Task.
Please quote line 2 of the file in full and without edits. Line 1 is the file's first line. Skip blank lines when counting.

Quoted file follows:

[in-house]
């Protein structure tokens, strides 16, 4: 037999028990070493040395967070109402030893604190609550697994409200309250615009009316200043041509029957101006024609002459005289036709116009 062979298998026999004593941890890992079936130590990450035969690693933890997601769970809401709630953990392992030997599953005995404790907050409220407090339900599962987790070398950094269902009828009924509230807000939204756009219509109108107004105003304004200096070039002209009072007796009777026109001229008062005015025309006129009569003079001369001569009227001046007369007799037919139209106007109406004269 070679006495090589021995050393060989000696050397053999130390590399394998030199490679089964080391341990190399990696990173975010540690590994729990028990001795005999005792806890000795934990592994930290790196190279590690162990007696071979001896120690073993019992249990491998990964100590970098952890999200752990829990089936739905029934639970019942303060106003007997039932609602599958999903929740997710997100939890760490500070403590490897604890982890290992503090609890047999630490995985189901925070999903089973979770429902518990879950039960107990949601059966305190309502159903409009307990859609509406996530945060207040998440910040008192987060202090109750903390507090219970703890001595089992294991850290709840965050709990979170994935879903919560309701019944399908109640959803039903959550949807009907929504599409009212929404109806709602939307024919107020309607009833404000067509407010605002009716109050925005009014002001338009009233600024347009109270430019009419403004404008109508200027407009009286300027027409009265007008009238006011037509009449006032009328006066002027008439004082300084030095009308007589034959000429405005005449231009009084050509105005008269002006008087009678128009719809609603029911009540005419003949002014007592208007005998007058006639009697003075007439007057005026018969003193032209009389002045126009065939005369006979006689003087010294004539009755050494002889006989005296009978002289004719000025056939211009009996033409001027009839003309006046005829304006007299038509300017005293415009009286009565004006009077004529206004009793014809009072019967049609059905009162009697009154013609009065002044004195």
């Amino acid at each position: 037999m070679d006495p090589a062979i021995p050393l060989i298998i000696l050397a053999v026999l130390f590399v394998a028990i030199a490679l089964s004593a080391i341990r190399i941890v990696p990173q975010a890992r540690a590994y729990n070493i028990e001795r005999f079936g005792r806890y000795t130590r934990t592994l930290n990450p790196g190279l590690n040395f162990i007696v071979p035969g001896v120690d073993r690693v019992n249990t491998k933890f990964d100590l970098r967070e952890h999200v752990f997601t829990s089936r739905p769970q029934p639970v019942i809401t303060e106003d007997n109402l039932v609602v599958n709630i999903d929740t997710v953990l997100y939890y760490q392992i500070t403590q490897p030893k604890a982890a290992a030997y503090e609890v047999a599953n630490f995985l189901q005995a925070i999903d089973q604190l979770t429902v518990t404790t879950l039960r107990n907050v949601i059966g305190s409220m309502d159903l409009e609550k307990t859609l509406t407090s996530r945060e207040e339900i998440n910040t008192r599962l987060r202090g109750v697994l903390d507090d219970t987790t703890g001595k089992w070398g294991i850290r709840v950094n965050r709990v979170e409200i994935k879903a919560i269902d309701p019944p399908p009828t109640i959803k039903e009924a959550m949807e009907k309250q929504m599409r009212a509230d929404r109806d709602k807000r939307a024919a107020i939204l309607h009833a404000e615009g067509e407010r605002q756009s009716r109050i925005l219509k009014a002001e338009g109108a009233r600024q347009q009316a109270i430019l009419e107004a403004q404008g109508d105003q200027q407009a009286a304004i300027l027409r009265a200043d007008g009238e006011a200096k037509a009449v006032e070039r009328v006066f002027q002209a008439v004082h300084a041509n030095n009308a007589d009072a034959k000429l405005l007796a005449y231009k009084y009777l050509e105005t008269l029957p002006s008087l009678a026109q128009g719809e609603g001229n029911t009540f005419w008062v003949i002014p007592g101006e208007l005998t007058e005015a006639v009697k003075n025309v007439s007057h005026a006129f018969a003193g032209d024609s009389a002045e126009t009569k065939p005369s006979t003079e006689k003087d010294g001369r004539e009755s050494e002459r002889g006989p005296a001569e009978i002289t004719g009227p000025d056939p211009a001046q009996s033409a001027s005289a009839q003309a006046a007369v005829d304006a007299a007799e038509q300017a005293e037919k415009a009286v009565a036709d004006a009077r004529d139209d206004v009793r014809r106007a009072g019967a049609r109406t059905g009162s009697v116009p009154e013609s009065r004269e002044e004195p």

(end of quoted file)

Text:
């Protein structure tokens, strides 16, 4: 037999028990070493040395967070109402030893604190609550697994409200309250615009009316200043041509029957101006024609002459005289036709116009 062979298998026999004593941890890992079936130590990450035969690693933890997601769970809401709630953990392992030997599953005995404790907050409220407090339900599962987790070398950094269902009828009924509230807000939204756009219509109108107004105003304004200096070039002209009072007796009777026109001229008062005015025309006129009569003079001369001569009227001046007369007799037919139209106007109406004269 070679006495090589021995050393060989000696050397053999130390590399394998030199490679089964080391341990190399990696990173975010540690590994729990028990001795005999005792806890000795934990592994930290790196190279590690162990007696071979001896120690073993019992249990491998990964100590970098952890999200752990829990089936739905029934639970019942303060106003007997039932609602599958999903929740997710997100939890760490500070403590490897604890982890290992503090609890047999630490995985189901925070999903089973979770429902518990879950039960107990949601059966305190309502159903409009307990859609509406996530945060207040998440910040008192987060202090109750903390507090219970703890001595089992294991850290709840965050709990979170994935879903919560309701019944399908109640959803039903959550949807009907929504599409009212929404109806709602939307024919107020309607009833404000067509407010605002009716109050925005009014002001338009009233600024347009109270430019009419403004404008109508200027407009009286300027027409009265007008009238006011037509009449006032009328006066002027008439004082300084030095009308007589034959000429405005005449231009009084050509105005008269002006008087009678128009719809609603029911009540005419003949002014007592208007005998007058006639009697003075007439007057005026018969003193032209009389002045126009065939005369006979006689003087010294004539009755050494002889006989005296009978002289004719000025056939211009009996033409001027009839003309006046005829304006007299038509300017005293415009009286009565004006009077004529206004009793014809009072019967049609059905009162009697009154013609009065002044004195």